People will do and say things you don’t like, don’t take it personally. They are doing the best they can. Spend your time with those whose reactions are comforting to you. People cope differently.

Control What You Can Control

This can quell extra anxiety and worry. You can’t always change what is, but you can reduce the unnecessary concerns. And this is empowering. Ask for help. Don’t be afraid to say no. Give specific tasks. There will be good and bad days, prioritize your well-being. If someone has a negative impact on your mood, then control what scenario you put yourself in with that person. If someone energizes you and calms your fears, then spend more time with that person. If you don’t feel at ease broaching topics with your doctor, then change doctors and don’t agonize over the decision. Often bringing a third party to visits can be of great help in avoiding misinterpretation.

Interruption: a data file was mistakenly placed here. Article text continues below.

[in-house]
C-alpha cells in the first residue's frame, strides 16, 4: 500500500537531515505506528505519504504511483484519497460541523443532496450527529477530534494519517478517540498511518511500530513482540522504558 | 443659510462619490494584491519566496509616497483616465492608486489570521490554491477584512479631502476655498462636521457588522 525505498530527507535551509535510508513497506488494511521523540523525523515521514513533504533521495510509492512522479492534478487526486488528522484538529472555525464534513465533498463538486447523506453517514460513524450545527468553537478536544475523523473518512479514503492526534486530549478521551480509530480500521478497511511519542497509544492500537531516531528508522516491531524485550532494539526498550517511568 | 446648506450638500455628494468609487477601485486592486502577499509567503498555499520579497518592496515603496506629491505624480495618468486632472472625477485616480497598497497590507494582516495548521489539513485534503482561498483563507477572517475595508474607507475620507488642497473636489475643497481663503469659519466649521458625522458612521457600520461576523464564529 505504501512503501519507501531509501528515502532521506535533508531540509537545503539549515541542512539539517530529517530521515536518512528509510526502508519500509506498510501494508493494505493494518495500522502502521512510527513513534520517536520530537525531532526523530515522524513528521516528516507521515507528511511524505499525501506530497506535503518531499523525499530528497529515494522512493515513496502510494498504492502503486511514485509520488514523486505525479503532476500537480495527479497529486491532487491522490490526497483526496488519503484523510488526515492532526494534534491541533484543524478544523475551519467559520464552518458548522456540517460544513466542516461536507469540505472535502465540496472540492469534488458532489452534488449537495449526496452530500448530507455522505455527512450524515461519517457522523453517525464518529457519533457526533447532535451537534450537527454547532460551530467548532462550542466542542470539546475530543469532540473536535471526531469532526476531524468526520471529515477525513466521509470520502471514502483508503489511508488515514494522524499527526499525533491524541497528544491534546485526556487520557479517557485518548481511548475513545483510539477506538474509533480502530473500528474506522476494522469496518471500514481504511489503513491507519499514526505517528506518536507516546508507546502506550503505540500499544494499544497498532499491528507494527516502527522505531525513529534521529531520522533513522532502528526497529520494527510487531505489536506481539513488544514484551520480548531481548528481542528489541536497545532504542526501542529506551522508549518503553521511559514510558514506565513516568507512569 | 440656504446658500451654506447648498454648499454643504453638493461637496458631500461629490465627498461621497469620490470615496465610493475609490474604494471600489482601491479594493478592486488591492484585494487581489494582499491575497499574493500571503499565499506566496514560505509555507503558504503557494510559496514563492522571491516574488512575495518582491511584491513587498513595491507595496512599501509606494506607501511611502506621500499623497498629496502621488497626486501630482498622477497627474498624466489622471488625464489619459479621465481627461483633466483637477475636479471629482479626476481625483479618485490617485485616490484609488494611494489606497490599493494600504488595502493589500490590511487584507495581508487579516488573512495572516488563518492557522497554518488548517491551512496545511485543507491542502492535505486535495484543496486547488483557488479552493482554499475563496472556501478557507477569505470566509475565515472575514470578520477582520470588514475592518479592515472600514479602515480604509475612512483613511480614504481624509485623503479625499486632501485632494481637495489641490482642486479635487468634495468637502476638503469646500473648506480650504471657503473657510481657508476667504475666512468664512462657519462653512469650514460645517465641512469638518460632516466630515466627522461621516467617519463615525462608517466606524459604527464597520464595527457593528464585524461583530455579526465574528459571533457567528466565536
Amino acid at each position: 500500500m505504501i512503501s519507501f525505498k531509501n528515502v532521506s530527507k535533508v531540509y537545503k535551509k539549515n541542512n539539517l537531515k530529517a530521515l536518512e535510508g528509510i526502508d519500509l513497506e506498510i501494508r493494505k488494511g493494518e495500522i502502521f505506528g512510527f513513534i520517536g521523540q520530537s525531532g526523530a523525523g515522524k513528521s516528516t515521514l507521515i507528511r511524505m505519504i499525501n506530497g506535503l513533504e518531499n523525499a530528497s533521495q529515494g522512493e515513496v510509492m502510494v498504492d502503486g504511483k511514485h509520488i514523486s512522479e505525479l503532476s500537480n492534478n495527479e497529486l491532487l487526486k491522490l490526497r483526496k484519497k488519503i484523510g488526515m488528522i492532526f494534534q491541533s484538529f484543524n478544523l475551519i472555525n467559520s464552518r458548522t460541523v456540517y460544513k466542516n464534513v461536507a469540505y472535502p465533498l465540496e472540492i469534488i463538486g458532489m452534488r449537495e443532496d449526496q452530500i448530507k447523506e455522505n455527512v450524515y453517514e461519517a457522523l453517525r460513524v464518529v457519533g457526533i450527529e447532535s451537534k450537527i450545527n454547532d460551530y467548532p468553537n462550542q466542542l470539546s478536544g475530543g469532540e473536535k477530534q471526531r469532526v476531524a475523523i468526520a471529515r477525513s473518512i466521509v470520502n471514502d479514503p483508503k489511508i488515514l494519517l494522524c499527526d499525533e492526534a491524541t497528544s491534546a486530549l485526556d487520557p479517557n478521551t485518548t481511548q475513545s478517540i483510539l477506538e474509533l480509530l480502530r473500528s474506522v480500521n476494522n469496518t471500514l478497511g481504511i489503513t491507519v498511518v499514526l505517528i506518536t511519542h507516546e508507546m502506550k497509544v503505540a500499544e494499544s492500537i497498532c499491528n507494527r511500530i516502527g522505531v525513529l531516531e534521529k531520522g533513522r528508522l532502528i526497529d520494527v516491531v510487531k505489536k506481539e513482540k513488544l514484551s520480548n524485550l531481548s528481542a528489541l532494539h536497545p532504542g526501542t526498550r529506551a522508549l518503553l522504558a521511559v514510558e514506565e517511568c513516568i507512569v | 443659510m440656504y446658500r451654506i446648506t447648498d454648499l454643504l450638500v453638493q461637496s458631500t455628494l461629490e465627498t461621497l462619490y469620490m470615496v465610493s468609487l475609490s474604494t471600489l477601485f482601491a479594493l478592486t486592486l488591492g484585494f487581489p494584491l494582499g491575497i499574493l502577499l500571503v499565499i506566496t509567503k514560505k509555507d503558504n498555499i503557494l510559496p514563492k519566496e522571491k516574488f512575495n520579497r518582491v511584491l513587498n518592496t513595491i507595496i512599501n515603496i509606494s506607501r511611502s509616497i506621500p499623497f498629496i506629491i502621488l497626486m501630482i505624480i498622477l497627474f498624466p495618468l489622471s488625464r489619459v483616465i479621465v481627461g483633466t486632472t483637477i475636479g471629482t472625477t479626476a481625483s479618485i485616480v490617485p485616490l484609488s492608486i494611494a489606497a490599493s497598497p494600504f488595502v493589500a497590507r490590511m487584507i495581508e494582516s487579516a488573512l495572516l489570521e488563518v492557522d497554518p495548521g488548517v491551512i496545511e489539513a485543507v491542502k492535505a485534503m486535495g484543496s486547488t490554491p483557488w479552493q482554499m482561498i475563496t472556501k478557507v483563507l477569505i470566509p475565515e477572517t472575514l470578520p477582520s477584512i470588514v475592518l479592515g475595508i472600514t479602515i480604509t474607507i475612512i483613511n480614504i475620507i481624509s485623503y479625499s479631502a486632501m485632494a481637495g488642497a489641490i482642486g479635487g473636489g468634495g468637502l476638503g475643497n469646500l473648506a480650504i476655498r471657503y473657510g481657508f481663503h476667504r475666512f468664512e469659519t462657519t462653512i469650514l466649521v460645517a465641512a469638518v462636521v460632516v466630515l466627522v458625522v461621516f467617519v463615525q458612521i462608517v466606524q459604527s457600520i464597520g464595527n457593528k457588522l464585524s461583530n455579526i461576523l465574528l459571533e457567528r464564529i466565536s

Go to this link for general guidance on how to talk to kids about your diagnosis.